Tivoli Gardens, Copenhagen

After lunch we went to Tivoli Gardens. Though it is an amusement park, Kirsten and a lot of Danes call it a pleasure garden, which makes me flinch. It first opened in 1843 as “Tivoli & Vauxhall”, taking inspirations from the Jardin de Tivoli in Paris and the Vauxhall Gardens in London. The origin story, as recounted by Kirsten, was pretty funny. It was built to indulge the Danish people so that they would forget about the politics.

First built in those years when Europeans viewed the Near and the Far East as the depraved centre of exotica and erotica, Tivoli have various Oriental buildings, from theatres to fountains: the Nimb Building with its domes and minarets, Chinese-pagoda gardens, Moorish pavilions, the Hanging Gardens, and the Bubble Fountain. (The original park was burnt down in 1943—again a symbolic message by the Nazis to destroy the old regime—but it was rebuilt.)

We took many historical rides in the park: the world’s oldest wooden roller coaster, (Rutsjebanen or Bjerg Banen (Mountain Track), according to omniscient Wikipedia), the world’s tallest carousel, Himmelskibet, and a nice free-fall tower, which Wikipedia doesn’t name.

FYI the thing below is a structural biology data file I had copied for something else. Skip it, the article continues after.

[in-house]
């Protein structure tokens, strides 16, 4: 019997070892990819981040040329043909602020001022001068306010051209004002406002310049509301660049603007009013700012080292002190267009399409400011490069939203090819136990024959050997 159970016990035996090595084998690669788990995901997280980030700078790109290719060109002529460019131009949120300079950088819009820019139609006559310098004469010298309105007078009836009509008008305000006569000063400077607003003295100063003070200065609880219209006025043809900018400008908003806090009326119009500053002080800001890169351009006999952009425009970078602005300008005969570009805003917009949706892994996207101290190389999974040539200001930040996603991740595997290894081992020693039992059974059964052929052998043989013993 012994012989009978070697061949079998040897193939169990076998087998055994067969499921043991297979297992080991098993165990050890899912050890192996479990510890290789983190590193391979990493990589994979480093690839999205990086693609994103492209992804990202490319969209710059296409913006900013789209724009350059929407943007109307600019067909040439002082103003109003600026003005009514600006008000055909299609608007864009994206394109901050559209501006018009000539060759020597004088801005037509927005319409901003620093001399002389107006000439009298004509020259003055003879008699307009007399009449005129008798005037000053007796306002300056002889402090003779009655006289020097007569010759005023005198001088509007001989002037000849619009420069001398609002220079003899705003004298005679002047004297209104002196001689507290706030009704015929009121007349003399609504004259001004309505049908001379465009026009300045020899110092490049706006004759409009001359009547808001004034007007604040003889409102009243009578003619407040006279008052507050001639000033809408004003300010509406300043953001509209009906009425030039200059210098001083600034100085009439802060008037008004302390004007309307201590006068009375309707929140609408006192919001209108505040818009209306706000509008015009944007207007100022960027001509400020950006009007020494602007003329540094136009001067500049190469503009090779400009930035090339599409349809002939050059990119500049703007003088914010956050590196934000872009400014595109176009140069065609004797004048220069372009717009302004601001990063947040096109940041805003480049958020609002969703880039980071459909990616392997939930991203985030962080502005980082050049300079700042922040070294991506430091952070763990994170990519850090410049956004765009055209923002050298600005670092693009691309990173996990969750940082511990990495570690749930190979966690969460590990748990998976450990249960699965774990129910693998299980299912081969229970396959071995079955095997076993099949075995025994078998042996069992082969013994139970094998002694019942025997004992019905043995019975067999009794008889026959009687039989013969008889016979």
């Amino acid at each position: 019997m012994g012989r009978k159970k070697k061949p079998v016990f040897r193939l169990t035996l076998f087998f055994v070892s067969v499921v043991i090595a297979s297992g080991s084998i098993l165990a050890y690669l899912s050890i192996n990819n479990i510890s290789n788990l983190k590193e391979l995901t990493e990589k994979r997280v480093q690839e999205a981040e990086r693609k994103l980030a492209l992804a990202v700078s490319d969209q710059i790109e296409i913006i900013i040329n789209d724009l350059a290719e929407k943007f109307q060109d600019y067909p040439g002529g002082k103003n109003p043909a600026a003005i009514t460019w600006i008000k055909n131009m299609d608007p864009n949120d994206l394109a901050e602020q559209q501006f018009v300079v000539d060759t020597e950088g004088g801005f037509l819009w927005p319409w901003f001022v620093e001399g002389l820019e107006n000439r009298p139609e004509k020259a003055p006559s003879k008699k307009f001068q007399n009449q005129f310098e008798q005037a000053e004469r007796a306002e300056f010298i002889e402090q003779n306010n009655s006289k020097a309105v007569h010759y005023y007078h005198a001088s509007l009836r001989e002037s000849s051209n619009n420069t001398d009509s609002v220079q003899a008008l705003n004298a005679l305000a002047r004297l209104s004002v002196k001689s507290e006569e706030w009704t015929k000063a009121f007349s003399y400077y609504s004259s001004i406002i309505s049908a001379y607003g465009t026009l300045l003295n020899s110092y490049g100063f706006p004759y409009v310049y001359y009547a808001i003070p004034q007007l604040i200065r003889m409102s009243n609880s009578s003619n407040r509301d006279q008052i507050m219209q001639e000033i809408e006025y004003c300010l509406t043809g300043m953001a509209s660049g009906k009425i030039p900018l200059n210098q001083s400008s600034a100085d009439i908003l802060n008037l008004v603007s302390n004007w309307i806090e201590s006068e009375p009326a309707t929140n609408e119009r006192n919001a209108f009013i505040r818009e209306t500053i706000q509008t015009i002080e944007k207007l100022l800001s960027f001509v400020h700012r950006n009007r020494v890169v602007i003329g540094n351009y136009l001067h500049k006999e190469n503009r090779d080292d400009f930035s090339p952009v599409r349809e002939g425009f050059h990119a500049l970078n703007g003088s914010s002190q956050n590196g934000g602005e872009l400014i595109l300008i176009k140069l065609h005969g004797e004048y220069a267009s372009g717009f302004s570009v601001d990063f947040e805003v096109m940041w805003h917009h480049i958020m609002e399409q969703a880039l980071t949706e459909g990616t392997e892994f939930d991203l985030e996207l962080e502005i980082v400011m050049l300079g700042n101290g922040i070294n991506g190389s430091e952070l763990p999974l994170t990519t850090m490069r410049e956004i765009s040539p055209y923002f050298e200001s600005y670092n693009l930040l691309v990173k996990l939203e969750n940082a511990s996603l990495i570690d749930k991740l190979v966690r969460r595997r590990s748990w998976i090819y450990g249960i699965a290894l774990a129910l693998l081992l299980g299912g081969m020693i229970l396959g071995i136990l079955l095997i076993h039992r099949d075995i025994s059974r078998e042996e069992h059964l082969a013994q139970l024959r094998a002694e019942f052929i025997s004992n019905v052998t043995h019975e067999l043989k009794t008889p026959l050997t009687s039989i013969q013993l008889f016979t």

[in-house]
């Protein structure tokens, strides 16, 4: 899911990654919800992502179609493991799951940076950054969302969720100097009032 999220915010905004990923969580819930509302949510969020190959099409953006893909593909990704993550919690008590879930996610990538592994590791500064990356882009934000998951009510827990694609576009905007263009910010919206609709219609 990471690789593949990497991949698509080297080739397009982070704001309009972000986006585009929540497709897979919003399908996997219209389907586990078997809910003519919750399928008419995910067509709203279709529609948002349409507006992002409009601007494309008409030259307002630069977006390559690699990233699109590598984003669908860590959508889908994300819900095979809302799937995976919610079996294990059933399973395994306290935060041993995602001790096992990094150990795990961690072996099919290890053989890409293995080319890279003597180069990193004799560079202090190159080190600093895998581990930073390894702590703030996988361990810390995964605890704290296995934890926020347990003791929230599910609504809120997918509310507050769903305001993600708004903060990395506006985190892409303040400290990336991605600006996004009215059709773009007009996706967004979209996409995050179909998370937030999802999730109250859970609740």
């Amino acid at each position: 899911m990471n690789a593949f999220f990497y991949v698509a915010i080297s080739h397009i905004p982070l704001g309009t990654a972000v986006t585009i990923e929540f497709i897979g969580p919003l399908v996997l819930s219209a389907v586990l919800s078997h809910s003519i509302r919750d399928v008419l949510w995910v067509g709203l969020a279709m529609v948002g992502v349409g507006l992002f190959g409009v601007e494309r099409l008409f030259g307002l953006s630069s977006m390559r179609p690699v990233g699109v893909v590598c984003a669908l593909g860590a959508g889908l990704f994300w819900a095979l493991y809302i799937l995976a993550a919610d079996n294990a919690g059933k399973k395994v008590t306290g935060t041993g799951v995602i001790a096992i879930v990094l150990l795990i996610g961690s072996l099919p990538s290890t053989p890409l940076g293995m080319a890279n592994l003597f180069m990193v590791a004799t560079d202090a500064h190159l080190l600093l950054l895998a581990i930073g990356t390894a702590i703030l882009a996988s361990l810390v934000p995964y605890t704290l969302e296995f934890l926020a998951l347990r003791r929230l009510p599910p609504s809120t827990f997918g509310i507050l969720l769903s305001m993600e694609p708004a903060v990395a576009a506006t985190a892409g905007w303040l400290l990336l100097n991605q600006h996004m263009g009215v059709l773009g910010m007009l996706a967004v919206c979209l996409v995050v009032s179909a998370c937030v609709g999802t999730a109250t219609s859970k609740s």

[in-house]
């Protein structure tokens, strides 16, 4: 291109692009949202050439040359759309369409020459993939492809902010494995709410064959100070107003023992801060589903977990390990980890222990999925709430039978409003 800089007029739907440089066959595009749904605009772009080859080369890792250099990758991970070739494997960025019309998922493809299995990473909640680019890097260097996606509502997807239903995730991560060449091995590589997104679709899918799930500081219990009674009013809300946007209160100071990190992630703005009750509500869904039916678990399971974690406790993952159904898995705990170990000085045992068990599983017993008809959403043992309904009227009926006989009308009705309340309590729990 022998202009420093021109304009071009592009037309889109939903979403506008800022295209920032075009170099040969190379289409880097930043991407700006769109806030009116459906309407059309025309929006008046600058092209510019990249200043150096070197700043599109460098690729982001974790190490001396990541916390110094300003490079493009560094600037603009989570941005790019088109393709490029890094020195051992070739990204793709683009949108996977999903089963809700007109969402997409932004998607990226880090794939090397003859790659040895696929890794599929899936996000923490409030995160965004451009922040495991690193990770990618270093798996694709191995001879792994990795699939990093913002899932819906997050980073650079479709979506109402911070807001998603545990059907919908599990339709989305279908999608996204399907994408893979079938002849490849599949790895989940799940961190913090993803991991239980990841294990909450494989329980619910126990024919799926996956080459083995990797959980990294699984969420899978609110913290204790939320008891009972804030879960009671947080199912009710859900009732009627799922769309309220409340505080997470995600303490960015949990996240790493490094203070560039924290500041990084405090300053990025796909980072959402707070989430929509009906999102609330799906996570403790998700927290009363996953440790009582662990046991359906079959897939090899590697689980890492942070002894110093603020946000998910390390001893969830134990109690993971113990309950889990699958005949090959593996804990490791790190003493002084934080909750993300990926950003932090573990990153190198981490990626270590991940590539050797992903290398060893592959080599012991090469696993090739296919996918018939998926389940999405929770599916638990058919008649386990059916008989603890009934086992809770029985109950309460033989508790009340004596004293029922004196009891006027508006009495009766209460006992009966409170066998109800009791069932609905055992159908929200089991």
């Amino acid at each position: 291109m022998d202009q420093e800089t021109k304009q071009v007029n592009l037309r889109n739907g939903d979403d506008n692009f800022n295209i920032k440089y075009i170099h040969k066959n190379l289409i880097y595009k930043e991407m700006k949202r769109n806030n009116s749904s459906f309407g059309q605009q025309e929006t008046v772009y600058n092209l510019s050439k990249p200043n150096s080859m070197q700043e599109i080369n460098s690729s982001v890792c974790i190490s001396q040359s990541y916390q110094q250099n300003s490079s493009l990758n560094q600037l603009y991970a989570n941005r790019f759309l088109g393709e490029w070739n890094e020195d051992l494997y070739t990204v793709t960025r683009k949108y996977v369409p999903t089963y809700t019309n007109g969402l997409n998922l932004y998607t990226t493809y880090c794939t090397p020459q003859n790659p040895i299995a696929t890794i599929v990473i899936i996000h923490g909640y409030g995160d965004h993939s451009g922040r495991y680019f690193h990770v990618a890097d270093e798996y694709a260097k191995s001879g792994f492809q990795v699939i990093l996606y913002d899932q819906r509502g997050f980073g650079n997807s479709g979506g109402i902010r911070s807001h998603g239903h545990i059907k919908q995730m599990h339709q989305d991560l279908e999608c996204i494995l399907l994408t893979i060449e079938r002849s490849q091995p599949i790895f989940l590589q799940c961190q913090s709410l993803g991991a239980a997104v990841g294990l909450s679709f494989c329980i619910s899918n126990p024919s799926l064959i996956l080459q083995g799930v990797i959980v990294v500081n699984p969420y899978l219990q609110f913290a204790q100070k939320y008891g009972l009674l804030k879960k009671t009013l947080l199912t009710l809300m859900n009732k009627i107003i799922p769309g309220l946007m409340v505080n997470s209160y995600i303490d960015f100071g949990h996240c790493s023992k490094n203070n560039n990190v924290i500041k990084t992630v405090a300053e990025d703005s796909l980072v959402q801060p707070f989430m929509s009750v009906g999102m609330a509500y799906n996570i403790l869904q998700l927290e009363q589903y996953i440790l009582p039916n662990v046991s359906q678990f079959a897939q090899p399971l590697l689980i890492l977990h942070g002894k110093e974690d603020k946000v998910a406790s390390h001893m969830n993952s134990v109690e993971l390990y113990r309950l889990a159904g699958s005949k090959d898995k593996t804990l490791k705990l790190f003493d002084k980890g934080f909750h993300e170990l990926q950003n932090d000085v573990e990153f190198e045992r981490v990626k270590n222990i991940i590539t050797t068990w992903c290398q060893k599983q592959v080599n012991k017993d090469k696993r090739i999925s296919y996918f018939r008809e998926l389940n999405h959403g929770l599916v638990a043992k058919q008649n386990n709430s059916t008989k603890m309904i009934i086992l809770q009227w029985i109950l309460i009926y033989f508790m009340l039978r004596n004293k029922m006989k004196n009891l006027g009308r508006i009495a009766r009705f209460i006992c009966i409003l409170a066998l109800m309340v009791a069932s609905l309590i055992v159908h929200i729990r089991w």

We missed the Tivoli Symphony, which displays its merits only in the morning and at noon, but we stayed in the gardens until midnight. Tiny lanterns and bulbs illuminate the park from gorgeous Hans Christian Anderson Castle to the Glass Hall, which shines like an alien spaceship. The park transforms itself from an amusement park to a fair ground—open-air theatres replaced souvenir shops and cafés; jugglers and magicians came out of nowhere to entertain. But I was treated to two surprises.

At Chinese Mime Theatre, I saw Italian Commedia dell’Arte, and its clichéd story of Cassander, Harlequin, Columbine and Pierrot. I saw that once in Venice, but the Danish version was not only more colorful but also more vivant. (As a side note, the Chinese Theatre has a marvelous mechanical peacock’s tail curtain) From a small boat on the Tivoli Lake, we admired the firework display (only put together on Saturdays). Under the sky blued and crimsoned with Catherine wheels, and Roman candles, we ended the day with a lovely kiss.

Post-Scriptum: the return was not so pleasant. We didn’t know that the trains back to Køge stop running at half-an-hour past midnight, so we had to take a taxi back.


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